Predicted LC-MS/MSPredicted LC-MS/MS Spectrum - 20V, Positivesplash10-0600-6291000000-48cdeee605af2033e358View in MoNA
Predicted LC-MS/MSPredicted LC-MS/MS Spectrum - 40V, Positivesplash10-0aou-9140000000-f6fc10c62a978b5bb9b0View in MoNA
Predicted LC-MS/MSPredicted LC-MS/MS Spectrum - 10V, Negativesplash10-03di-0009000000-1a8c2415357935328858View in MoNA
Predicted LC-MS/MSPredicted LC-MS/MS Spectrum - 20V, Negativesplash10-03di-0429000000-d0c2b14e825c4f547980View in MoNA
Predicted LC-MS/MSPredicted LC-MS/MS Spectrum - 40V, Negativesplash10-01re-3930000000-3f6ef979ec17030832a8View in MoNA
MSMass Spectrum (Electron Ionization)splash10-01pp-4792000000-06532e533cb7794b7c37View in MoNA
Toxicity Profile
Route of ExposureOral
Mechanism of ToxicityThe mechanism of action of marinol is not completely understood. It is thought that cannabinoid receptors in neural tissues may mediate the effects of dronabinol and other cannabinoids. Animal studies with other cannabinoids suggest that marinol's antiemetic effects may be due to inhibition of the vomiting control mechanism in the medulla oblongata.
MetabolismHepatic Route of Elimination: Dronabinol and its biotransformation products are excreted in both feces and urine. Half Life: Alpha phase: approximately 4 hours; Beta phase: 25-36 hours
Toxicity ValuesNot Available
Lethal DoseNot Available
Carcinogenicity (IARC Classification)No indication of carcinogenicity to humans (not listed by IARC).
Uses/SourcesFor the treatment of anorexia associated with weight loss in patients with AIDS, and nausea and vomiting associated with cancer chemotherapy in patients who have failed to respond adequately to conventional antiemetic treatments
Minimum Risk LevelNot Available
Health EffectsThe heightened suggestibility and intensified emotions that hallucinogens create can worsen any pre-existing emotional problems. Physical effects of hallucinogen use include dilated pupils, sweating, insomnia, loss of appetite, tremors; and increased body temperature, heart rate and blood pressure.
SymptomsNot Available
TreatmentA potentially serious oral ingestion, if recent, should be managed with gut decontamination. In unconscious patients with a secure airway, instill activated charcoal (30 to 100 g in adults, 1 to 2 g/kg in infants) via a nasogastric tube. A saline cathartic or sorbitol may be added to the first dose of activated charcoal. Patients experiencing depressive, hallucinatory or psychotic reactions should be placed in a quiet area and offered reassurance. Benzodiazepines (5 to 10 mg diazepam po) may be used for treatment of extreme agitation. Hypotension usually responds to Trendelenburg position and IV fluids. Pressors are rarely required. (8)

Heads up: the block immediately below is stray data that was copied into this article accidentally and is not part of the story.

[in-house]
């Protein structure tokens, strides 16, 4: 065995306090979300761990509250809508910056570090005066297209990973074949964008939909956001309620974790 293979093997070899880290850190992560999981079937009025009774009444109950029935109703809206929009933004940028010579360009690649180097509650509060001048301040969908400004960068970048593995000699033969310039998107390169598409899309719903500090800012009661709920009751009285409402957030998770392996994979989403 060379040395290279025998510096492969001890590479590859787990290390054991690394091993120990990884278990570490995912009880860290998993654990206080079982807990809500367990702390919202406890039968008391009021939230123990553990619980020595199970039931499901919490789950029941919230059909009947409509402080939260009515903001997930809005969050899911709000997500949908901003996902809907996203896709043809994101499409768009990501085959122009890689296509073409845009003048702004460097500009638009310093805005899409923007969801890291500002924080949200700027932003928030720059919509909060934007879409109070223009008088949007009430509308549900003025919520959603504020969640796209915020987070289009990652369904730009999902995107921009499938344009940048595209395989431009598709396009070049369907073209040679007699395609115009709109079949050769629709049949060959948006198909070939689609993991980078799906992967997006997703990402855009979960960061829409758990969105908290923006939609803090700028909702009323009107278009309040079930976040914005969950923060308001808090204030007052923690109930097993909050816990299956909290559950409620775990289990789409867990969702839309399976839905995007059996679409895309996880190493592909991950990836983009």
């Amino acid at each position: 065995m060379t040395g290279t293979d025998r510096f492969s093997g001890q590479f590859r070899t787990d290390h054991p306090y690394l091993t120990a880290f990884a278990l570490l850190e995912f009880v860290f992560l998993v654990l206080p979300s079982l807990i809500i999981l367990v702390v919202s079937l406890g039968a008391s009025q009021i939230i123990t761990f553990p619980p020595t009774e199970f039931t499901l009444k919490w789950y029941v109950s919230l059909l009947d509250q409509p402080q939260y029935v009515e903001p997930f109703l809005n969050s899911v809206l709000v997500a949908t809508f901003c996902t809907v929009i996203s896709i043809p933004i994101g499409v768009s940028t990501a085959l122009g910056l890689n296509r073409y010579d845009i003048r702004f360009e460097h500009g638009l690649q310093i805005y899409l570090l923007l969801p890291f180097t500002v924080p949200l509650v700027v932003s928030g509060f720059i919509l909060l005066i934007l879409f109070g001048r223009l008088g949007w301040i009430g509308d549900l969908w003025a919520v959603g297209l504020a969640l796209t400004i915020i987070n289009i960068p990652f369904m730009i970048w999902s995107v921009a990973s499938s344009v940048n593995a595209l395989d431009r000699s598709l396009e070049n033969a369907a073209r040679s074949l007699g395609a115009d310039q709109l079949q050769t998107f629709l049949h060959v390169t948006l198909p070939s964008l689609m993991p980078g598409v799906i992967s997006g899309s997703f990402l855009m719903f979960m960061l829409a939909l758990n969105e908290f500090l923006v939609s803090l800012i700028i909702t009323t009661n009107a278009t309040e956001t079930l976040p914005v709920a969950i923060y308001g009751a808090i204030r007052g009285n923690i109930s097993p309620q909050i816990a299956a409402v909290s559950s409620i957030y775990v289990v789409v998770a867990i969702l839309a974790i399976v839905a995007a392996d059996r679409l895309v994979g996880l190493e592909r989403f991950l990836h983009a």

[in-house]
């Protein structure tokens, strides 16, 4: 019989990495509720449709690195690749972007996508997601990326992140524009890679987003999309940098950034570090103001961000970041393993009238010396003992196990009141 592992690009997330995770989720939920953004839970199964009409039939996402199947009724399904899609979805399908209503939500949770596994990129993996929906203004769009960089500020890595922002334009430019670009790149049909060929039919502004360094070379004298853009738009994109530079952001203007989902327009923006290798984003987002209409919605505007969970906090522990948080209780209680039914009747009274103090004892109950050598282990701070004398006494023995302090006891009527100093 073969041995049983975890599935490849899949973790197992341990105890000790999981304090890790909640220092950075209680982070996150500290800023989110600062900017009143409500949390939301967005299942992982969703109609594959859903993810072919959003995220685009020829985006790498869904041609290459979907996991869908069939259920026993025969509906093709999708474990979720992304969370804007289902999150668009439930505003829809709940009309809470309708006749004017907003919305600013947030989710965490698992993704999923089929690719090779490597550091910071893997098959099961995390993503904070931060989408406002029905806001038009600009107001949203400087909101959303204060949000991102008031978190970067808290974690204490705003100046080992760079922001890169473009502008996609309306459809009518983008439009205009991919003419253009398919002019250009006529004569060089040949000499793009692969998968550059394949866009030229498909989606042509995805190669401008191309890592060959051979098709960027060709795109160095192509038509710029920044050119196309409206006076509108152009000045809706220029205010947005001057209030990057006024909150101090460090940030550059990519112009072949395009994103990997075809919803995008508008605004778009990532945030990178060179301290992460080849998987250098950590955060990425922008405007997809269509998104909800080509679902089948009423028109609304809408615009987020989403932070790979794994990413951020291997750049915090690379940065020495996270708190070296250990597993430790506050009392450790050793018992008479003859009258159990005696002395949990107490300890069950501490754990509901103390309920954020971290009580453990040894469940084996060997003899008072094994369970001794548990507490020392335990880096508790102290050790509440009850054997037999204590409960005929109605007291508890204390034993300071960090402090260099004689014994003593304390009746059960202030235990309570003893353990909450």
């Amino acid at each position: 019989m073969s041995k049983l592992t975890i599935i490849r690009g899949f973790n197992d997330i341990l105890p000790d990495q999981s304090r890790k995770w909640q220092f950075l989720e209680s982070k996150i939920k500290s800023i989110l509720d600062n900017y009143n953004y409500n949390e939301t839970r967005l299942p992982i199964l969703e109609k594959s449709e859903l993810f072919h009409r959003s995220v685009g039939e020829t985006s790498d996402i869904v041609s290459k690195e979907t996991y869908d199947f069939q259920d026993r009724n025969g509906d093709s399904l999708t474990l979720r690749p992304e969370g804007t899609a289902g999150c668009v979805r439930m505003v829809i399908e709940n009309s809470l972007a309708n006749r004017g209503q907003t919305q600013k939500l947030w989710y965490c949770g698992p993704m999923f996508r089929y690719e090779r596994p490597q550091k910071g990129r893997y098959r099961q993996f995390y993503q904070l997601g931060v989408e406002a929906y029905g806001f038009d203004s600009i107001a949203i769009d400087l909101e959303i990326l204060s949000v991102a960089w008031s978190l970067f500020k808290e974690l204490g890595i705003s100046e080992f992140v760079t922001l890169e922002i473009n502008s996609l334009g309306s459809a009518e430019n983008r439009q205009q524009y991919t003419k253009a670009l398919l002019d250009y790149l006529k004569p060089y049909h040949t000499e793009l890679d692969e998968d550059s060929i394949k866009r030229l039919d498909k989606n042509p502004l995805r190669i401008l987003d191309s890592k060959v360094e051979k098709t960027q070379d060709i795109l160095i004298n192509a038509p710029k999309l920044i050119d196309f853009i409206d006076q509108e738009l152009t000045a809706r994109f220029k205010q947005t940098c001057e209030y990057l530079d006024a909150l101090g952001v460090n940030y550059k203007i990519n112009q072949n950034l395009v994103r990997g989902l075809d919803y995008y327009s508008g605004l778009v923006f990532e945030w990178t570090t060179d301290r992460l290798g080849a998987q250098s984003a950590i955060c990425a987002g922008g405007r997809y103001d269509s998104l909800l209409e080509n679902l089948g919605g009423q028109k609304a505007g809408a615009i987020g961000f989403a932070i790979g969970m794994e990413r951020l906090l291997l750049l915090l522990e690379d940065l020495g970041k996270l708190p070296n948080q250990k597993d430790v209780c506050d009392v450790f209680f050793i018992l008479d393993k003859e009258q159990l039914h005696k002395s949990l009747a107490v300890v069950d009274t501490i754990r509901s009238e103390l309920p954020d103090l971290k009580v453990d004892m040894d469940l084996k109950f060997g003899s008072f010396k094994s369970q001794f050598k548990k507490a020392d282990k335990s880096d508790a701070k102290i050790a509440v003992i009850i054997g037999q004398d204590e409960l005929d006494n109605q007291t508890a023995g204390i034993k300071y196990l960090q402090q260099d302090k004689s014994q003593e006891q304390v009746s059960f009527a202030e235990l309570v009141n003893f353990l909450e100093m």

Normal Concentrations
Not Available
Abnormal Concentrations
Not Available
DrugBank IDDB00470
HMDB IDHMDB41865
PubChem Compound ID2978
ChEMBL IDCHEMBL465
ChemSpider ID2872
KEGG IDC06972
UniProt IDNot Available
OMIM ID
ChEBI IDNot Available
BioCyc IDNot Available
CTD IDNot Available
Stitch IDMarinol
PDB IDNot Available
ACToR IDNot Available
Wikipedia LinkMarinol
References
Synthesis Reference

Fabio E.S. SOUZA, Jason E. FIELD, Ming PAN, “INTERMEDIATE COMPOUNDS IN THE SYNTHESIS OF DRONABINOL.” U.S. Patent US20080312465, issued December 18, 2008.

MSDSLink
General References
  1. Gregg JM, Small EW, Moore R, Raft D, Toomey TC: Emotional response to intravenous delta9tetrahydrocannabinol during oral surgery. J Oral Surg. 1976 Apr;34(4):301-13. [1062533 ]
  2. Schuel H, Burkman LJ: A tale of two cells: endocannabinoid-signaling regulates functions of neurons and sperm. Biol Reprod. 2005 Dec;73(6):1078-86. Epub 2005 Aug 24. [16120829 ]
  3. Zhu W, Friedman H, Klein TW: Delta9-tetrahydrocannabinol induces apoptosis in macrophages and lymphocytes: involvement of Bcl-2 and caspase-1. J Pharmacol Exp Ther. 1998 Aug;286(2):1103-9. [9694974 ]
  4. Zangen A, Solinas M, Ikemoto S, Goldberg SR, Wise RA: Two brain sites for cannabinoid reward. J Neurosci. 2006 May 3;26(18):4901-7. [16672664 ]
  5. Consroe P, Martin P, Eisenstein D: Anticonvulsant drug antagonism of delta9tetrahydrocannabinol-induced seizures in rabbits. Res Commun Chem Pathol Pharmacol. 1977 Jan;16(1):1-13. [841172 ]
  6. Concheiro M, de Castro A, Quintela O, Cruz A, Lopez-Rivadulla M: Development and validation of a method for the quantitation of Delta9tetrahydrocannabinol in oral fluid by liquid chromatography electrospray-mass-spectrometry. J Chromatogr B Analyt Technol Biomed Life Sci. 2004 Oct 25;810(2):319-24. [15380731 ]
  7. Drugs.com [Link]
  8. RxList: The Internet Drug Index (2009). [Link]
Gene Regulation
Up-Regulated Genes
GeneGene SymbolGene IDInteractionChromosomeDetails
Down-Regulated Genes
GeneGene SymbolGene IDInteractionChromosomeDetails

Targets

General Function:
Cannabinoid receptor activity
Specific Function:
Heterotrimeric G protein-coupled receptor for endocannabinoid 2-arachidonoylglycerol mediating inhibition of adenylate cyclase. May function in inflammatory response, nociceptive transmission and bone homeostasis.